A crowd of expectant family, friends and volunteers held back cheers as 26 immigrants from 11 countries raised their right hands to begin an oath renouncing foreign powers and pledging allegiance to the United States.
As an immigration officer called name after name, the crowd erupted as new American citizens received their certificates from Judge Rosanna Malouf Peterson. For many onlookers and participants, that ceremony was the highlight of Spokane’s World Refugee Day. Others just appreciated the opportunity to watch their loved ones succeed and connect with the refugee community.
Clémence Kitambala, 22, who is originally from the Democratic Republic of the Congo, said she felt relieved to finally become an American citizen and to have the emotional stress of the immigration process off her shoulders – especially in the current political climate.
Kitambala, a recent graduate of Whitworth University, works as a health coordinator for an early education nonprofit. She said it took her six years to become a citizen.
Her advice to others: Keep looking forward.
“Just have faith,” she said. “Don’t give up on your dreams, keep working hard, keep fighting and everything will work out.”
Several community organizations, including Unify Community Health, World Relief and Refugee Connection also attended the event, setting up tents around Nevada Park. Spokane Mayor David Condon made an appearance, and gave a speech welcoming those going through the naturalization ceremony and thanking those attending for choosing to live in Spokane.
Taryn Joshua, who manned a table for Unify Community Health at the event, said their clinics around Washington and the locations in Spokane often serve refugee communities.
“A lot of our patients are up there,” she said. “So it’s cool to be part of this.”
This year’s World Refugee Day focused on celebrating the refugee child. One of the event coordinators, Refugee Connections Spokane executive director Marijke Fakasiieiki, said that in part, the event was focused on listening to young refugees’ stories and serving vulnerable populations. She also hoped to bring attention to the thousands of undocumented immigrant children housed in shelters and detention centers by the U.S. government.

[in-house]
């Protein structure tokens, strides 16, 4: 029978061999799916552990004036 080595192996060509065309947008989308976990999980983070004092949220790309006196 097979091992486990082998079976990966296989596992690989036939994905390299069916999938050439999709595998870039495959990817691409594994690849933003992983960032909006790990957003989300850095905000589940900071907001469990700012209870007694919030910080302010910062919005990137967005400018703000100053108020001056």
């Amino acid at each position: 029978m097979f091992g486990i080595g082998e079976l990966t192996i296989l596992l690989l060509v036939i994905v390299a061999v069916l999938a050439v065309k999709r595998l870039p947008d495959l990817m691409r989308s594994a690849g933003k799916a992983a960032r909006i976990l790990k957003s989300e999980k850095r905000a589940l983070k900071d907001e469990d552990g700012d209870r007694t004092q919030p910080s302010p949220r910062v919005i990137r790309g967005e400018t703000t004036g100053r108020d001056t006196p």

“Part of why we decided to (celebrate) the refugee child was so we could talk about these issues without having to name it specifically,” she said, “but still lift it up so people would know we were gathered really to voice our concerns about what’s happened.”
After performances by the Neema Youth Choir, young refugees shared what they remember from living through a war, staying in a refugee camp, interviews with immigration officials and their first memories in the United States through essays they wrote.
One 15-year-old who spoke was born in a refugee camp, and remembers moving between camps and surviving food and clean water shortages. She hopes to return to Tanzania, where her family is from, and become a doctor when she grows up.
A 17-year old Syrian refugee recalled a time when she was unable to attend school because it was too dangerous to go outside. She, too, hopes to return to her country when she’s older and reconnect with members of her family, from which she was separated as a child, and to rebuild.
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